Elizabeth Jacoway: Historian's look at 1957 LR integration opens family secrets
Though she grew up in Little Rock as the city divided itself over the integration of its largest high school, Elizabeth Jacoway said she never thought much about Central High School or the nine black students at the center of the desegregation crisis.
Jacoway's mother's cousin, Virgil Blossom, was the superintendent of the Little Rock School District when the black students were escorted into the school by members of the 101st Airborne, but as a 13-year-old, Jacoway was hardly curious about the showdown between Gov. Orval Faubus and President Eisenhower.
It wasn't until she took a Southern history course in graduate school and she felt the weight of the events that had occurred around her.
"I realized I had grown up in a racist culture and hadn't thought about it," Jacoway said in a recent interview in her home. "I had lived through a major episode in American history and really didn't know anything about it."
She eventually wrote "Turn Away Thy Son," a history of the Little Rock desegregation crisis Jacoway published this year, in time for next month's 50th anniversary of Central's integration.
Thirty years in the making, Jacoway's book traces the history of the integration battle, including the "lost year" when Faubus closed Little Rock's schools rather than allow them to be integrated. Jacoway said the book started with questions about what members of the white business community did to oppose segregation.
"My real question as I started was, where were the businessmen?" Jacoway said. "Obviously, I was asking how did my daddy and his friends _ who were in influential positions at that point _ how did they let this happen in their city?"
Jacoway said initially her research showed that the schools reopened in 1959 partly because of an effort by white businessmen who realized that the crisis was hurting their community and the economy. The businessmen, however, were more motivated by protecting the city's image than a desire to see integration, she said.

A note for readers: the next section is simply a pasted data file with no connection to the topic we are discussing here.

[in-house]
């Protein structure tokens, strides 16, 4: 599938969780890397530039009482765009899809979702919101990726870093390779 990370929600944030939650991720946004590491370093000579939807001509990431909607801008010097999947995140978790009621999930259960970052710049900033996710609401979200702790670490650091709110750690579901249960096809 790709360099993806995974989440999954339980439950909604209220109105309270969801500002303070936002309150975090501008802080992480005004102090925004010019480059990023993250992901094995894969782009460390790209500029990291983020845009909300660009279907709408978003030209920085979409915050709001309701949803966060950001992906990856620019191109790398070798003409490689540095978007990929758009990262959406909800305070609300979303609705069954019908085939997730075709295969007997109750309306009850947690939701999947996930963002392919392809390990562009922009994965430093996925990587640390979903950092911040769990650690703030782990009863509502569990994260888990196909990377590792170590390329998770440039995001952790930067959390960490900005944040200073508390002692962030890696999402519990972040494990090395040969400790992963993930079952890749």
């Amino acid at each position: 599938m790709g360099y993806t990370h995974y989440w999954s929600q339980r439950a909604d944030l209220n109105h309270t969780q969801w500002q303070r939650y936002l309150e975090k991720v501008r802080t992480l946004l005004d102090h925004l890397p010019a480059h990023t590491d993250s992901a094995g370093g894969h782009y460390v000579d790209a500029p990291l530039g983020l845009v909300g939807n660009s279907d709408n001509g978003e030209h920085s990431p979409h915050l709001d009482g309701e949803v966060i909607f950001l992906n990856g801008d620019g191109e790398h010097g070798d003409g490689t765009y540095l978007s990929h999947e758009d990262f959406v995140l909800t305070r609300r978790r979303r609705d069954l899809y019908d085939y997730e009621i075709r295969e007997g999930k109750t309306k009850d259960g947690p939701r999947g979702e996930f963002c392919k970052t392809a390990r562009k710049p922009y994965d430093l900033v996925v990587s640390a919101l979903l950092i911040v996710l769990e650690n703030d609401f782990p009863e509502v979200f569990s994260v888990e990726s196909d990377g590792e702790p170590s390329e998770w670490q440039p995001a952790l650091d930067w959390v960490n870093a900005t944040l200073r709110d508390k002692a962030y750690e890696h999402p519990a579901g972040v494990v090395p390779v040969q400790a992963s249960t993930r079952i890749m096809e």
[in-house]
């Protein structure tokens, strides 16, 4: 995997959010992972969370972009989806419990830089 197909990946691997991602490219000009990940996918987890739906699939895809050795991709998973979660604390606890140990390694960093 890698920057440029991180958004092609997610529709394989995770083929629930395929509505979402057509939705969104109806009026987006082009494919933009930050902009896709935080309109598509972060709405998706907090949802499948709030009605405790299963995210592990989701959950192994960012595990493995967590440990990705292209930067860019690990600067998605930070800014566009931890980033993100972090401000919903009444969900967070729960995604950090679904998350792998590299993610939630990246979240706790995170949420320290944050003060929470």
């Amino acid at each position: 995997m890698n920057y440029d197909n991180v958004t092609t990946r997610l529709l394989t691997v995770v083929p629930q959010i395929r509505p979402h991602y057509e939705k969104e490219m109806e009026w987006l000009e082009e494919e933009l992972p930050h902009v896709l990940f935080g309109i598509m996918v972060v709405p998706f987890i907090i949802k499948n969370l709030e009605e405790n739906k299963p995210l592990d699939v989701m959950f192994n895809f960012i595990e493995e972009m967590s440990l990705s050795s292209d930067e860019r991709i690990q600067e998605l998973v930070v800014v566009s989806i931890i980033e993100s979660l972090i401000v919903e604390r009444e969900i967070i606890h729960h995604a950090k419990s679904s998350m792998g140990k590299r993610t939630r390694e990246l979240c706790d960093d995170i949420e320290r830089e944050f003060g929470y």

"Basically, what they were interested in was getting Little Rock off the front pages and salvaging her image. Again, they weren't interested in justice or racial change," Jacoway said....
Jacoway's book, however, almost didn't make it to publication. Jacoway received a grant in 1976 from the National Endowment for the Humanities for her work and has spent half her life researching and writing on Central High.
She stopped writing for about 10 years when she realized that Blossom, who she grew up calling "Uncle Virgil," wasn't the heroic champion of integration she was raised to believe.
Though Blossom was credited with developing a plan to gradually integrate Little Rock's schools, Jacoway's book portrays him as panicky and working behind the scenes to find a lawsuit that would delay the school's integration.
"He realized the program he had developed, that he was confident was going to work without difficulty, was going to be very difficult," Jacoway said. "He realized it had lots of opposition and it carried with it the danger of violence. ... He panicked in the crisis."
Jacoway said that realization didn't change her own feelings about Blossom, but said it made her reconsider writing the book....
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